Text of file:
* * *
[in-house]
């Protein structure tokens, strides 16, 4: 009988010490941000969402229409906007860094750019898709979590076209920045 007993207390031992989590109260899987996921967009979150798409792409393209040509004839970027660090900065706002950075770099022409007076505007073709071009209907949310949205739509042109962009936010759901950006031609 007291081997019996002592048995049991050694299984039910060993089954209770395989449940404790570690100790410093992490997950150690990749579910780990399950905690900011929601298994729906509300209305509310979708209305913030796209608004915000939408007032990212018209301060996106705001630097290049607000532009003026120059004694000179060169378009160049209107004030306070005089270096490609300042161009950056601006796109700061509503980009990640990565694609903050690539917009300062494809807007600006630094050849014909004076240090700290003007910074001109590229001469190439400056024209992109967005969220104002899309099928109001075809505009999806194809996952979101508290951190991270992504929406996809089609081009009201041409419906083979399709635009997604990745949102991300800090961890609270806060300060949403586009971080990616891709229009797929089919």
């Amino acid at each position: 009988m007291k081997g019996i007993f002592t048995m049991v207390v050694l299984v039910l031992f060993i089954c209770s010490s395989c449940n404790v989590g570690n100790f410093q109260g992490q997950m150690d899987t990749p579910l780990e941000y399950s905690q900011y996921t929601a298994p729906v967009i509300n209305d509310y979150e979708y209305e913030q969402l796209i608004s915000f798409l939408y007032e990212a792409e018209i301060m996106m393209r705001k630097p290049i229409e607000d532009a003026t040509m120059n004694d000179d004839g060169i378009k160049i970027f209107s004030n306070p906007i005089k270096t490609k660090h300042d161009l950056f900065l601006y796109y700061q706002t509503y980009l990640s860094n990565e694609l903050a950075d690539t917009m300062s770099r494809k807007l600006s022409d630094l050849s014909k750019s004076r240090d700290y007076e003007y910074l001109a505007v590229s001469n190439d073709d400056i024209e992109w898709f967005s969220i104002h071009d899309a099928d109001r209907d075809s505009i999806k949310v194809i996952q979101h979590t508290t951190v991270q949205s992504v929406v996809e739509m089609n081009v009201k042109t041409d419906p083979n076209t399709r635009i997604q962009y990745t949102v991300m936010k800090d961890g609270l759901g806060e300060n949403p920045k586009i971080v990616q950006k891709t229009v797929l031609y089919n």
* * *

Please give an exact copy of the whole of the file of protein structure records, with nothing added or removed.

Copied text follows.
[in-house]
């Protein structure tokens, strides 16, 4: 009988010490941000969402229409906007860094750019898709979590076209920045 007993207390031992989590109260899987996921967009979150798409792409393209040509004839970027660090900065706002950075770099022409007076505007073709071009209907949310949205739509042109962009936010759901950006031609 007291081997019996002592048995049991050694299984039910060993089954209770395989449940404790570690100790410093992490997950150690990749579910780990399950905690900011929601298994729906509300209305509310979708209305913030796209608004915000939408007032990212018209301060996106705001630097290049607000532009003026120059004694000179060169378009160049209107004030306070005089270096490609300042161009950056601006796109700061509503980009990640990565694609903050690539917009300062494809807007600006630094050849014909004076240090700290003007910074001109590229001469190439400056024209992109967005969220104002899309099928109001075809505009999806194809996952979101508290951190991270992504929406996809089609081009009201041409419906083979399709635009997604990745949102991300800090961890609270806060300060949403586009971080990616891709229009797929089919």
């Amino acid at each position: 009988m007291k081997g019996i007993f002592t048995m049991v207390v050694l299984v039910l031992f060993i089954c209770s010490s395989c449940n404790v989590g570690n100790f410093q109260g992490q997950m150690d899987t990749p579910l780990e941000y399950s905690q900011y996921t929601a298994p729906v967009i509300n209305d509310y979150e979708y209305e913030q969402l796209i608004s915000f798409l939408y007032e990212a792409e018209i301060m996106m393209r705001k630097p290049i229409e607000d532009a003026t040509m120059n004694d000179d004839g060169i378009k160049i970027f209107s004030n306070p906007i005089k270096t490609k660090h300042d161009l950056f900065l601006y796109y700061q706002t509503y980009l990640s860094n990565e694609l903050a950075d690539t917009m300062s770099r494809k807007l600006s022409d630094l050849s014909k750019s004076r240090d700290y007076e003007y910074l001109a505007v590229s001469n190439d073709d400056i024209e992109w898709f967005s969220i104002h071009d899309a099928d109001r209907d075809s505009i999806k949310v194809i996952q979101h979590t508290t951190v991270q949205s992504v929406v996809e739509m089609n081009v009201k042109t041409d419906p083979n076209t399709r635009i997604q962009y990745t949102v991300m936010k800090d961890g609270l759901g806060e300060n949403p920045k586009i971080v990616q950006k891709t229009v797929l031609y089919n």